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Nuestras Américas An Exploration of Expressive Cultures in Latina and Latino America


This exhibition examines how people of Latin American descent create a sense of space and belonging in the U.S. through visual and musical expressions. The exhibition uses a hemispheric lens as it explores the dynamics of affirmation and celebration in music and visual art, as well as the struggles for collective identification and self-determination.

This exhibition reveals innovative and syncretic practices in music and visual art that connect Latinas and Latinos with Latin American musical forms and their African, indigenous, and European antecedents. In doing so, visitors will explore cultural expressions ranging from the tango of Astor Piazzolla to Lalo Guerrero’s “Chucos Suaves,” from “Manisero”, the song that sparked the rumba craze in the 1930s, to the East L.A. Latino punk scene; from Ester Hernandez’ silkscreen print about the iconic Lydia Mendoza to San Francisco Mission District poster aesthetics.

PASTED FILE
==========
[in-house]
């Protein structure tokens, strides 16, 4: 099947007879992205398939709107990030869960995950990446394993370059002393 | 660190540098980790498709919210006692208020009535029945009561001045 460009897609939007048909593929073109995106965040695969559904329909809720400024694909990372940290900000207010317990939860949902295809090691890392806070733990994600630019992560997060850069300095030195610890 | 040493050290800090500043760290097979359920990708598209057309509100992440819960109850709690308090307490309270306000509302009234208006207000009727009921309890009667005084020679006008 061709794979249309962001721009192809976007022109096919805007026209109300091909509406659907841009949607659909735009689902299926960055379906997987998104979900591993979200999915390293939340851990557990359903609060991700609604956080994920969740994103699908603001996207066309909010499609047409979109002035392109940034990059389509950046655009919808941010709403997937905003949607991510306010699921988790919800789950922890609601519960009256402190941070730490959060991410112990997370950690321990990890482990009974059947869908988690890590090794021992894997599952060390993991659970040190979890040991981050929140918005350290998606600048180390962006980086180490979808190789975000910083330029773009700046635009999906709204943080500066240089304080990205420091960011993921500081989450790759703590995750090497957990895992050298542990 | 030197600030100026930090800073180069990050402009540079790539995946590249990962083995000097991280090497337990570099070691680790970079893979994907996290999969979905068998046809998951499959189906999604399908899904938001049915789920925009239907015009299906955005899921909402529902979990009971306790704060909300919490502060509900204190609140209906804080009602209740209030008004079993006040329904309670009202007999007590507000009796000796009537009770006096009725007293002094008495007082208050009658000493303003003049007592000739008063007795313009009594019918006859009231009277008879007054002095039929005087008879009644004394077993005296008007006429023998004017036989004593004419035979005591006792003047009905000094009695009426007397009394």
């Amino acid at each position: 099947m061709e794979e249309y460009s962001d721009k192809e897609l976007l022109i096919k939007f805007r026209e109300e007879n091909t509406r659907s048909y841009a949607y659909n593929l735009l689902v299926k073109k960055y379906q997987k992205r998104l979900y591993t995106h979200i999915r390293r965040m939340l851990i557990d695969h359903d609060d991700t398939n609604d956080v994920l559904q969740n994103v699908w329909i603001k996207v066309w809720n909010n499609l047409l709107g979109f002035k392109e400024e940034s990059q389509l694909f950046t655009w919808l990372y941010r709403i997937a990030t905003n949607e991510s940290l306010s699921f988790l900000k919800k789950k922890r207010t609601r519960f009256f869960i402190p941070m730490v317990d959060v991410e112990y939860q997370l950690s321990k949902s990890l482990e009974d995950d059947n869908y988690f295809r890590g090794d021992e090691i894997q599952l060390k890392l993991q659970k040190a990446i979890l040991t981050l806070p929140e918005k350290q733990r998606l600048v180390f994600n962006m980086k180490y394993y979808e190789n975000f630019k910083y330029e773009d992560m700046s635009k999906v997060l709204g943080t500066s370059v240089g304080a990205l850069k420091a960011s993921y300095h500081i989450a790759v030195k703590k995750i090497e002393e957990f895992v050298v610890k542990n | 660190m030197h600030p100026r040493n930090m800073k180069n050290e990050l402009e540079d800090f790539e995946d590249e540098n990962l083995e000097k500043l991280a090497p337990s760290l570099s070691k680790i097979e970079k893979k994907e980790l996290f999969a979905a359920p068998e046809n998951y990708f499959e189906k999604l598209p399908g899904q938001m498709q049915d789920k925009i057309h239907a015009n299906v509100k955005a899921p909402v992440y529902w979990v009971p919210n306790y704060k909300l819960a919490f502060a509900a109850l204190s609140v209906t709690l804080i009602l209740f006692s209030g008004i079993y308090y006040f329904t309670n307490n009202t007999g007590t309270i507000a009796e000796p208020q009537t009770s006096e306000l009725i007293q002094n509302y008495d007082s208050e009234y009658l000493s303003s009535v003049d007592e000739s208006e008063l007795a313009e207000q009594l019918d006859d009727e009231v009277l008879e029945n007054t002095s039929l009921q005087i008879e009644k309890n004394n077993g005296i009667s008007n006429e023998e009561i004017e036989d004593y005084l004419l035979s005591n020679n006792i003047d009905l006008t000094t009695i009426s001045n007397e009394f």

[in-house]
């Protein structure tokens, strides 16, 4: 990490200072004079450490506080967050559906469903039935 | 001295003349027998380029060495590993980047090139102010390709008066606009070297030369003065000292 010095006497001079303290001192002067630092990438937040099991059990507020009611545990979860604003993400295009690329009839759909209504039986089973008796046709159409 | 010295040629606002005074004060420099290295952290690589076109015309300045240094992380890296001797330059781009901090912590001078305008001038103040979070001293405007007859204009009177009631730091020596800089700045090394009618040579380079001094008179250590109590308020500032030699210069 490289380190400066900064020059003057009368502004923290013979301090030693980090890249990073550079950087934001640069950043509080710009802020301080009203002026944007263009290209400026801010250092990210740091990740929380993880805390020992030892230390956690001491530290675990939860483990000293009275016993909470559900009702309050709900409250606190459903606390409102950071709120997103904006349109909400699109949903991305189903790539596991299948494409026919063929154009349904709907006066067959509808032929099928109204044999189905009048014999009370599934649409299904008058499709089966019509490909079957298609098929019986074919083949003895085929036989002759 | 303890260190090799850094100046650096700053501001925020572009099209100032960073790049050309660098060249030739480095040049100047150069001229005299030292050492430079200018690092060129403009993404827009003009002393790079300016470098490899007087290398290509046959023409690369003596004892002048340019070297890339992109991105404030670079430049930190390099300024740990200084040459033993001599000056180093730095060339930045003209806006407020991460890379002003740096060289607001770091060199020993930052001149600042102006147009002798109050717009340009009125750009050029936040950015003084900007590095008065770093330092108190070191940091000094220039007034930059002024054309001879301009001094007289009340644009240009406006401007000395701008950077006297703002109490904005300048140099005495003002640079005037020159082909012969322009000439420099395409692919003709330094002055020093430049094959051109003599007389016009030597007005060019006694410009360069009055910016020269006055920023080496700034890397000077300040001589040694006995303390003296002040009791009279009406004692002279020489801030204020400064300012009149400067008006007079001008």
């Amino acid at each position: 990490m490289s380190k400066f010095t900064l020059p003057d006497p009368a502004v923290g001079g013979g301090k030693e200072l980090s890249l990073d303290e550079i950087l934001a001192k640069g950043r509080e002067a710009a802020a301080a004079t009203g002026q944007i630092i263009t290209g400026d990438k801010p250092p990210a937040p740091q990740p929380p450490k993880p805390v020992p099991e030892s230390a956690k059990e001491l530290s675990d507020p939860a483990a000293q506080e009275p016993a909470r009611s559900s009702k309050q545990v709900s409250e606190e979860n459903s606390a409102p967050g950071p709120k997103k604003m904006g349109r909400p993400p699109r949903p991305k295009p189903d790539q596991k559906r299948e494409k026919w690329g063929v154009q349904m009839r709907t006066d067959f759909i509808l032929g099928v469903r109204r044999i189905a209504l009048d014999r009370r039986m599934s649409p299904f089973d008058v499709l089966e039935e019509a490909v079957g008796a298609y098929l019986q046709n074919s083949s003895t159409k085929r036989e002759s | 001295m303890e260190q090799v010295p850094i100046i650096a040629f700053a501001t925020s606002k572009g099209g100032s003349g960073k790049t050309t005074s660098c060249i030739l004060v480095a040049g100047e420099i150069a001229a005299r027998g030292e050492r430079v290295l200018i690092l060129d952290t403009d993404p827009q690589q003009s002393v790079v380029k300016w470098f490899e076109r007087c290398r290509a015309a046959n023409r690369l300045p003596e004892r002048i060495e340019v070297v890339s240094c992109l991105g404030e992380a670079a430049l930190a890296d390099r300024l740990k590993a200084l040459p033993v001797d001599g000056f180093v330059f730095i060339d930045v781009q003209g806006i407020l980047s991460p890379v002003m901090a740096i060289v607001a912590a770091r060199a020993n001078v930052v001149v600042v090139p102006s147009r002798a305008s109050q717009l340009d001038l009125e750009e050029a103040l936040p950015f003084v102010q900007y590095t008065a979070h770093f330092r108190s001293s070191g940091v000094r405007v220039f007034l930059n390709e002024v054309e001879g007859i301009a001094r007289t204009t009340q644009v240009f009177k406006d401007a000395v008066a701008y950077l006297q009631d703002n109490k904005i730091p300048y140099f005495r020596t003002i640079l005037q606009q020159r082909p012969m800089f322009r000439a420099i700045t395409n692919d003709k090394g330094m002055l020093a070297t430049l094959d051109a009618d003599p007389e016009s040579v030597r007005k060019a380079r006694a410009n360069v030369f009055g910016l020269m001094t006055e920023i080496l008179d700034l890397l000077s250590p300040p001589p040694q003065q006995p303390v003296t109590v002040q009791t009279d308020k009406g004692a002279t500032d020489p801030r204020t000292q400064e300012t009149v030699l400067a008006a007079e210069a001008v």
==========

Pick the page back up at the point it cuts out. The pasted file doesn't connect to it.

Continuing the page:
The exhibition addresses historical colonialism, capitalism, and globalism that provoked resistance to the exotification and commercialization of Latin American cultures in the U.S. It also examines encounters between tradition and modernity--be it in the 1917 recording of “Pelo telefone”, the storied first samba recording, or in the Plugz’s 1979 take on “La Bamba”--as it recognizes ways in which Latin American, Latina, and Latino artists fused dominant culture and counter narratives. Finally, it challenges visitors to think about Nuestras Américas that hemispheric communities have navigated into the 21st century.

*The terms "Latina and Latino" are used in the historical context since many artists and musicians identified themselves this way. It is recognized that use of the “x” in place of “a” or “o” is increasingly employed to acknowledge gender non-conforming identities.